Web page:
Thursday, June 2, 2011

How to buy Silver Bullion on eBay

from Gold and Silver Hallmarks

Silver metal in its bulk form is known as bullion. Silver Bullion is traded on the commodity markets. Bullion metals may be cast into ingots, or minted into coins. The defining attribute of bullion is that it is valued by its mass and purity rather than by a face value like money.

Buying silver bullion on eBay can be difficult but, if the price is right Bullion coins and bars are often quite attractive and fun to collect just as hobby and conversation pieces. Some simple wisdom may help you to be aware of some of the problems when purchasing silver bullion.

In the UK, new silver bullion is subject to VAT which does remove some of its investment potential. Second hand silver does not and eBay is a good place to buy this. If you want to buy large amounts of silver bullion then eBay is not the best place to do this because the mark-up is usually quite large, although you can find bargains.

In terms of investment, 1oz silver bullion coins are often considered preferential to silver bars as they can often be picked up cheaper ounce for ounce and also have a numismatic value that may increase over time. Bullion bars are more impressive and can be purchased in larger forms. (Anything from a few grams to about 500oz).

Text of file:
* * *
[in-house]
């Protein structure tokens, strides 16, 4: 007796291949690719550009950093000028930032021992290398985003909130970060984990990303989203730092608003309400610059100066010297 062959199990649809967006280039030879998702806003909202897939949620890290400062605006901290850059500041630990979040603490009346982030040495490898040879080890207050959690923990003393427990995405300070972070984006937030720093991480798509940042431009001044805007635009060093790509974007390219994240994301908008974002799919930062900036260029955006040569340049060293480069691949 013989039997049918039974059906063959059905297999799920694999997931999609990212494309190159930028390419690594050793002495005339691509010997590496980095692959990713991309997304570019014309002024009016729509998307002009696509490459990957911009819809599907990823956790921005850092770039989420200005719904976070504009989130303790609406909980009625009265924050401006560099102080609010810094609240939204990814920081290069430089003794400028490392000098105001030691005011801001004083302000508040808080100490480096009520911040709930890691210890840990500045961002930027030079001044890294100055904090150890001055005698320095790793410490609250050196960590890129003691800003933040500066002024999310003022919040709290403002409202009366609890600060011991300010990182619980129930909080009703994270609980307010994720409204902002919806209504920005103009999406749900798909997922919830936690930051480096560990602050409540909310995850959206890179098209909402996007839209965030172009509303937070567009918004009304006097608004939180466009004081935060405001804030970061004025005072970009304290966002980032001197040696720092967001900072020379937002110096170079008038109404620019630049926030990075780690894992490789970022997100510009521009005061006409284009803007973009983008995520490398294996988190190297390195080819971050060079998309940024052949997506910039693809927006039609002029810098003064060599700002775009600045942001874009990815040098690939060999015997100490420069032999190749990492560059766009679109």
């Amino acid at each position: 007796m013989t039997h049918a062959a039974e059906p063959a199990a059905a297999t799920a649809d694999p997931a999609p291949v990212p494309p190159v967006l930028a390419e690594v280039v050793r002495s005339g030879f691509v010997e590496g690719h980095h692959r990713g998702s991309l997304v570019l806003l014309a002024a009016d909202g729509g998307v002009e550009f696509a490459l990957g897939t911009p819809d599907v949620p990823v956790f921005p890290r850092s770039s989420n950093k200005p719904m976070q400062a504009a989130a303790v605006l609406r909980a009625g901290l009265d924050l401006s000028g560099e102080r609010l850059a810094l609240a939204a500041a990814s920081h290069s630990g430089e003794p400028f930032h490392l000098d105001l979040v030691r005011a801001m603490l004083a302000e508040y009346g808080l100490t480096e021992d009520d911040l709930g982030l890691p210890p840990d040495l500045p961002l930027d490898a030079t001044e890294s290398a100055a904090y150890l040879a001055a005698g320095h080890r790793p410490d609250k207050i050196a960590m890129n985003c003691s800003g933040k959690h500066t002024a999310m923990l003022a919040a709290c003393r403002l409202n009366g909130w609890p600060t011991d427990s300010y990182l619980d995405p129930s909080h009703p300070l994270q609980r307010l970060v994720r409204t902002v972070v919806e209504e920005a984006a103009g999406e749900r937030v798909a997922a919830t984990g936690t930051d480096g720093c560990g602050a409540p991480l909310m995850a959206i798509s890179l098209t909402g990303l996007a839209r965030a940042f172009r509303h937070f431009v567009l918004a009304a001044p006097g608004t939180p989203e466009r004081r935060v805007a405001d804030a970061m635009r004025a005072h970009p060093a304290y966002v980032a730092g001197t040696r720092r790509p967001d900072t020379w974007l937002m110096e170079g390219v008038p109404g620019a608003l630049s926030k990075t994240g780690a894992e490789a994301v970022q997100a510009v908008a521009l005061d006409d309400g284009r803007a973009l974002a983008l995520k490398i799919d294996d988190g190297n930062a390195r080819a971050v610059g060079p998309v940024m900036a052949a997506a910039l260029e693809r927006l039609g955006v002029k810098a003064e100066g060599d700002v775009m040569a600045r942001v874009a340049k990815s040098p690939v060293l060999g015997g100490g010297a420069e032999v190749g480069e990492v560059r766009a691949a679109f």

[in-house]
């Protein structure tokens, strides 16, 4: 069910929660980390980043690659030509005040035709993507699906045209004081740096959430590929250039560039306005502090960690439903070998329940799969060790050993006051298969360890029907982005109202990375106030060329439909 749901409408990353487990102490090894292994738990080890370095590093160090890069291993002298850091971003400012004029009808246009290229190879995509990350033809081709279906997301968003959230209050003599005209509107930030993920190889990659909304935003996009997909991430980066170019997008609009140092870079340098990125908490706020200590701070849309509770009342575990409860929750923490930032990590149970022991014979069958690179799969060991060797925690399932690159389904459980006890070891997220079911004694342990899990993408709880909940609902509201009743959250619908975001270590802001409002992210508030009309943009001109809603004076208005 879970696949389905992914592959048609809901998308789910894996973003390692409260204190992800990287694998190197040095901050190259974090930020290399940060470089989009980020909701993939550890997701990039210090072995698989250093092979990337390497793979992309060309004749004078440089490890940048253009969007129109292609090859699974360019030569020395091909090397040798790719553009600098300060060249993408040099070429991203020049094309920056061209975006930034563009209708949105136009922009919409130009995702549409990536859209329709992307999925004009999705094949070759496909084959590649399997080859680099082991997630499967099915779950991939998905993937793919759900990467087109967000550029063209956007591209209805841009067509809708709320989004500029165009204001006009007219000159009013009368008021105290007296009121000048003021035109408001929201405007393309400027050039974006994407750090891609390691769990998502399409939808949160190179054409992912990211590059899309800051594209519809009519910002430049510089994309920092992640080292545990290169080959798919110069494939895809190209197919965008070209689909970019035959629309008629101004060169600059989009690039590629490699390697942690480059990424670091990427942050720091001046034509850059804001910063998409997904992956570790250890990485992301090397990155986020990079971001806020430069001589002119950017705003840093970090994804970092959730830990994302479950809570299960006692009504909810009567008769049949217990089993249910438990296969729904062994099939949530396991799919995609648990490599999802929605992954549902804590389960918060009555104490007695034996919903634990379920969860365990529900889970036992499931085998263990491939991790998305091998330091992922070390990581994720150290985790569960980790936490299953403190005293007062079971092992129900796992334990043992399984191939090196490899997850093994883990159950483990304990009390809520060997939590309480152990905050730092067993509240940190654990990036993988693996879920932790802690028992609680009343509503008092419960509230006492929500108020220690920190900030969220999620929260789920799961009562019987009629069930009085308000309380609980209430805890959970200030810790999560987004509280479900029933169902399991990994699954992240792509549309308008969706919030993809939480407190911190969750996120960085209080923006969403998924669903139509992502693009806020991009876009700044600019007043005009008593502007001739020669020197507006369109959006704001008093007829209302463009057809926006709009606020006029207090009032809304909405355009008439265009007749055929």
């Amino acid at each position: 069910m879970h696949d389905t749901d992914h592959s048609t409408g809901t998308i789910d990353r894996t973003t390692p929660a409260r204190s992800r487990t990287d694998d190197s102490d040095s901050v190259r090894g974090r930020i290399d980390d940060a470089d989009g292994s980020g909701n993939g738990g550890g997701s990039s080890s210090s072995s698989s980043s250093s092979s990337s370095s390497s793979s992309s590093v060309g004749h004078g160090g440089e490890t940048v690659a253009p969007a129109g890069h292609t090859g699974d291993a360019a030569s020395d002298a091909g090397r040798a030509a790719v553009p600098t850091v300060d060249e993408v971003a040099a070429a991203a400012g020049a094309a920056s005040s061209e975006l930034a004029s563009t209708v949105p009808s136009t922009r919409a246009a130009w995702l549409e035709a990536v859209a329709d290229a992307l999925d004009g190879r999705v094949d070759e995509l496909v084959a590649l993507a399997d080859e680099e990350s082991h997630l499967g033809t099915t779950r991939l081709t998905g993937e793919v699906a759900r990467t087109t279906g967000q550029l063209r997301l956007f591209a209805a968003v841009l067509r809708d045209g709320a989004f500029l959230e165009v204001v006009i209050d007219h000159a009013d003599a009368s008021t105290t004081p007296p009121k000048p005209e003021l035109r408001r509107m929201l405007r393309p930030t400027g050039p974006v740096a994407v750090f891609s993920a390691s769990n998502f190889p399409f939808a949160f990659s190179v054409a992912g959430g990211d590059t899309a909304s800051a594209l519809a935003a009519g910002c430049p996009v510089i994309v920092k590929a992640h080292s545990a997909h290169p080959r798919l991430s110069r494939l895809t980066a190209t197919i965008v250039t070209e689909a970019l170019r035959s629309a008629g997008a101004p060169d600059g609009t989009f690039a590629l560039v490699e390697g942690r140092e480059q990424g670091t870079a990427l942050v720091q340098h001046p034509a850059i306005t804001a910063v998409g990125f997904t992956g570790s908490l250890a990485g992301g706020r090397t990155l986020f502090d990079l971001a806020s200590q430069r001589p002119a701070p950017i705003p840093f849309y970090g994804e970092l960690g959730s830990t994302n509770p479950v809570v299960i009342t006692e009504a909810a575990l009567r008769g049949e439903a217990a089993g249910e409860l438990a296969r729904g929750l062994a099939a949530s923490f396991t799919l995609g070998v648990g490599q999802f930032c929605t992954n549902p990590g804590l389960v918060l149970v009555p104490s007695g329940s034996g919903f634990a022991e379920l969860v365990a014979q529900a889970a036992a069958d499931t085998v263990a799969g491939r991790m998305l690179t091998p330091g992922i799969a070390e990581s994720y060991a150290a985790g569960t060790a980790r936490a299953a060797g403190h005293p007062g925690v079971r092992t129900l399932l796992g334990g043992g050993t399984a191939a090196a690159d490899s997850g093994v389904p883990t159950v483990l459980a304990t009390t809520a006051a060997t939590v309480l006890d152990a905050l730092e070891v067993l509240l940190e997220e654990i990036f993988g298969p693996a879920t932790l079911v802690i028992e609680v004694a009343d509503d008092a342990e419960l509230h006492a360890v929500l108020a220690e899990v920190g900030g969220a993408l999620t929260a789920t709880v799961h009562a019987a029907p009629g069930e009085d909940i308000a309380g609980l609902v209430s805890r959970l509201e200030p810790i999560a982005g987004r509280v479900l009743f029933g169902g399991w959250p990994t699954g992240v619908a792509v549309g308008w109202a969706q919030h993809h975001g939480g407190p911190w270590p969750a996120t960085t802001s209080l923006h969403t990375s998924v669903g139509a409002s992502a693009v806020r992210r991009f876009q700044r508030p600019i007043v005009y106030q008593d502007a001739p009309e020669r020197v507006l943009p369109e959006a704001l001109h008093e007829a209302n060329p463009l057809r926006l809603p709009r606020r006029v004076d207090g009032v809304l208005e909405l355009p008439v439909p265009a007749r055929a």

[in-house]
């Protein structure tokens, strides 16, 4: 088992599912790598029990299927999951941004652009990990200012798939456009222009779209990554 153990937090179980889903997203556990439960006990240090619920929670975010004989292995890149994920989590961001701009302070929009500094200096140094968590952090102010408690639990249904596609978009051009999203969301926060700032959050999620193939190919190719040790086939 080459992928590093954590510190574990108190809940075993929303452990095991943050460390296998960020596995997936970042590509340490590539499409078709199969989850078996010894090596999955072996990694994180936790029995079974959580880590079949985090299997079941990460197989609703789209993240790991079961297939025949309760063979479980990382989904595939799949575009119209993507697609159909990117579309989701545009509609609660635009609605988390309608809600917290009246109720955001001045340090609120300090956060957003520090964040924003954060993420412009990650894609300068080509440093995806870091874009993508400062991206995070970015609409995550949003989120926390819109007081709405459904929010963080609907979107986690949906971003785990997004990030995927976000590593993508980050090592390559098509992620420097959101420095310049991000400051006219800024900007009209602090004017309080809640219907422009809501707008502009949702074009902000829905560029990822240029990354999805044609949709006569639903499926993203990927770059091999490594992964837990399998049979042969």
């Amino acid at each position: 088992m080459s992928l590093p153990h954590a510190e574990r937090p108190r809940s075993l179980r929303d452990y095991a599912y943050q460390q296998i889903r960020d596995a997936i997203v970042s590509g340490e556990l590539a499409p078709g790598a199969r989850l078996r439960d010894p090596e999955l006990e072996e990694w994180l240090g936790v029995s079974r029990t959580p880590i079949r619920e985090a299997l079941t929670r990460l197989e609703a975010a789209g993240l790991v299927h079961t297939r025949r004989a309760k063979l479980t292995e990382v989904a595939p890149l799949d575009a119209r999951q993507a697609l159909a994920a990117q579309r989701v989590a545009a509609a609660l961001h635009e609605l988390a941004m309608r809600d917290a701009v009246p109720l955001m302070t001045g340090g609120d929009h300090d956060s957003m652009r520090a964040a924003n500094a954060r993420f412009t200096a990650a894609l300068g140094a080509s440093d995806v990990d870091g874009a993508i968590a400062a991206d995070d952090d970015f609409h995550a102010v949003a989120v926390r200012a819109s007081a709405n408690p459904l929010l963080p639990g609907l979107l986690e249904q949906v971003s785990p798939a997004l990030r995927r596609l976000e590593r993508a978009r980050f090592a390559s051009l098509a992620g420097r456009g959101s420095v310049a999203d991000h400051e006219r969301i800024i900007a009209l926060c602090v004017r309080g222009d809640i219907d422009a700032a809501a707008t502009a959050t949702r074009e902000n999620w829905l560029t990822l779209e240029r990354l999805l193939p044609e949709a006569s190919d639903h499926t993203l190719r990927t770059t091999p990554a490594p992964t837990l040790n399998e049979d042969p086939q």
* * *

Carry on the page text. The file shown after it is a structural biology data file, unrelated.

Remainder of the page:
Silver bullion usually comes in three purities;

FINE (.999 or 99.9% silver),
BRITANNIA (.975 or 97.5% silver)
STERLING (.925 or 92.5% silver).
FINE silver is the most expensive.

Bear in mind the market value of silver before purchase (often if the mark-up of a bullion product is greater than 100%), you may be able to find it elsewhere for cheaper- sometimes on another eBay auction. Contrary to popular belief, silver bullion is not difficult to get hold of in the USA; however in the UK there are only a few outlets that will sell silver on a small scale.

Rules to remember when bidding on silver bullion:

1. As with all eBay items, shop around for prices, and bear in mind the current market value of bullion
2. Avoid too-good-to-be-true prices and "Chinese dynasty" type silver brick-bars
3. Stick to well known assayers/refiners, and buy bullion coins if you are interested in long-term investment potential

With silver bullion, as well as gold and platinum, if the price seems too good to be true,  
AVOID: In particular, avoid the "Chinese dynasty" silver bars that come up from time to time as it is extremely difficult to prove the authenticity of these bars. Assume fake, or silver plated at best!

To guarantee authenticity, stick to big name assayers/refiners like Credit Suisse, Johnson Matthey, Engelhard, Northwest Territorial Mint, A-Mark, Pamp Suisse etc.